For now, a visit to San Francisco remains a hope for the indefinite future.

-- Jack Krupansky

Monday, February 11, 2008

Yes, biofuels emit carbon dioxide too!

An article in The New York Times by Elisabeth Rosenthal entitled "Biofuels Deemed a Greenhouse Threat" reminds us that even over-hyped biofuels are not a magic solution to Global Warming and Climate Change. As The Times tells us:

Almost all biofuels used today cause more greenhouse gas emissions than conventional fuels if the full emissions costs of producing these "green" fuels are taken into account, two studies being published Thursday have concluded.

The benefits of biofuels have come under increasing attack in recent months, as scientists took a closer look at the global environmental cost of their production. These latest studies, published in the prestigious journal Science, are likely to add to the controversy.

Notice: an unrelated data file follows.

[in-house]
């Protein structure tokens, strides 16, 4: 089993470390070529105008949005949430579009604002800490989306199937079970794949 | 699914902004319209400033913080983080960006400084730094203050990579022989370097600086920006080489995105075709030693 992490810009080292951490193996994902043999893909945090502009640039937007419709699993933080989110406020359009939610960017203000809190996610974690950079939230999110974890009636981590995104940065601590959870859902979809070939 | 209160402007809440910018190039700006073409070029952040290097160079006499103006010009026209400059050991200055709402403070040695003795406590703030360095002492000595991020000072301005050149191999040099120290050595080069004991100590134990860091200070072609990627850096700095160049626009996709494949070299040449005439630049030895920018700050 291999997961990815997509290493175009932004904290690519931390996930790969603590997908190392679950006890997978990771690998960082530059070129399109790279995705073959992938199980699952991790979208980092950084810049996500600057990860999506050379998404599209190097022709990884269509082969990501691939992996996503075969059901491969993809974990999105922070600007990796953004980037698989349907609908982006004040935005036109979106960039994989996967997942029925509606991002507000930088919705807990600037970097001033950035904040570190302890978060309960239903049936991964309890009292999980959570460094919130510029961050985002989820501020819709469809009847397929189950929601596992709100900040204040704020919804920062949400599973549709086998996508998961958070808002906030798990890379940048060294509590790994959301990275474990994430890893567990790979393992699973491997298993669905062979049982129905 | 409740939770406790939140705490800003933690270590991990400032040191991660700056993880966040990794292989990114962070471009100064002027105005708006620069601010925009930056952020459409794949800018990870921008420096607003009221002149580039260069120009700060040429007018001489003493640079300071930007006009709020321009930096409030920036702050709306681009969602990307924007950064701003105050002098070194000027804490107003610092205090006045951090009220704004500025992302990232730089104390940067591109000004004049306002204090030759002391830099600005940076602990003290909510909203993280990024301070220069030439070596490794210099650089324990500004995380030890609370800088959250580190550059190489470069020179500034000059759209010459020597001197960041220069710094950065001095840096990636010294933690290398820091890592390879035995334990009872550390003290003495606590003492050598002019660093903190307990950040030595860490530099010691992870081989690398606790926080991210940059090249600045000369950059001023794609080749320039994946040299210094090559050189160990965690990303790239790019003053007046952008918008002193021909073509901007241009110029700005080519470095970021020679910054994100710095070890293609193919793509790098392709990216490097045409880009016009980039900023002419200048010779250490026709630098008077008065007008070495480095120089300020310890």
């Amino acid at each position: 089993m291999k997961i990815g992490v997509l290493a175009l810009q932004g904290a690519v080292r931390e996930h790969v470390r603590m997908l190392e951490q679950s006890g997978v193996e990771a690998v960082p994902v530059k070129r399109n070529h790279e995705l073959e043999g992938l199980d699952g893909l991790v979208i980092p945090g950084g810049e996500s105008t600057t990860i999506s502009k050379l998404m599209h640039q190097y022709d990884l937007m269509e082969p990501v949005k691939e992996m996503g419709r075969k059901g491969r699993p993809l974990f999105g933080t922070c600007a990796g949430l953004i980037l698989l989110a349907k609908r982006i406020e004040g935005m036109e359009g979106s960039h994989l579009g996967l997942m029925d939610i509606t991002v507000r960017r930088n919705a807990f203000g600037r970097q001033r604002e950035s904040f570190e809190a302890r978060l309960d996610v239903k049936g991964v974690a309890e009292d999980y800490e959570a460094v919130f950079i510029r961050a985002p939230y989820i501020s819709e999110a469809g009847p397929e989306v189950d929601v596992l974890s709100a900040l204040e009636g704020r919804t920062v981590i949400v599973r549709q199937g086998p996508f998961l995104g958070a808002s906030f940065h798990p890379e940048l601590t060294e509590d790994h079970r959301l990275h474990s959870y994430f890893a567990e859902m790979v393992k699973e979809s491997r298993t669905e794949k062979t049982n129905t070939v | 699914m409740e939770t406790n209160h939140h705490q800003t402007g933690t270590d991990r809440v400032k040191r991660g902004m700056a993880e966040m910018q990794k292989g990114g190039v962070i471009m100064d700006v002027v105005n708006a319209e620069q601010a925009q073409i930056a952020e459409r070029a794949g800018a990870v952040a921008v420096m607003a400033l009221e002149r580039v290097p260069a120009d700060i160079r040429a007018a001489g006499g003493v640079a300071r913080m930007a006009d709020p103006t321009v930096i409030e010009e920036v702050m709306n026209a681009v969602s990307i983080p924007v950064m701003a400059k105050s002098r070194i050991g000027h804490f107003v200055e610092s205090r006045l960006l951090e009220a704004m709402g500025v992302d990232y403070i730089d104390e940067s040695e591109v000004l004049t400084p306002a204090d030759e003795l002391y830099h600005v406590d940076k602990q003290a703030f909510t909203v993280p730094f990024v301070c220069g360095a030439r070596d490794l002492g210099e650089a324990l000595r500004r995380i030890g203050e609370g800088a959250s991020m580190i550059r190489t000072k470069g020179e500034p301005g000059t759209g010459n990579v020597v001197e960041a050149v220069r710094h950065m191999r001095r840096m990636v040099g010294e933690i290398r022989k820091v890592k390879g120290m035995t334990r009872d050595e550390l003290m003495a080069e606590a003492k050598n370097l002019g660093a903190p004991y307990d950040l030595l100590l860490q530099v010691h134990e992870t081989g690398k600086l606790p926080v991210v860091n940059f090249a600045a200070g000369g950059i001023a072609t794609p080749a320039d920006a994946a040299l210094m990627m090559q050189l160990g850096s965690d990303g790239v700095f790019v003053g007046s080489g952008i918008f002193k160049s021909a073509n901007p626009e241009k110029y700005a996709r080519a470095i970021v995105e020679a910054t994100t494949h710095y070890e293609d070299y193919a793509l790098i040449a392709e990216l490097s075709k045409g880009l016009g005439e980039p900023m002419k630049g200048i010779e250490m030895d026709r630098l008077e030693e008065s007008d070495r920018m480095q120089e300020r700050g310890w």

These studies for the first time take a detailed, comprehensive look at the emissions effects of the huge amount of natural land that is being converted to cropland globally to support biofuels development.

The destruction of natural ecosystems -- whether rain forest in the tropics or grasslands in South America -- not only releases greenhouse gases into the atmosphere when they are burned and plowed, but also deprives the planet of natural sponges to absorb carbon emissions. Cropland also absorbs far less carbon than the rain forests or even scrubland that it replaces.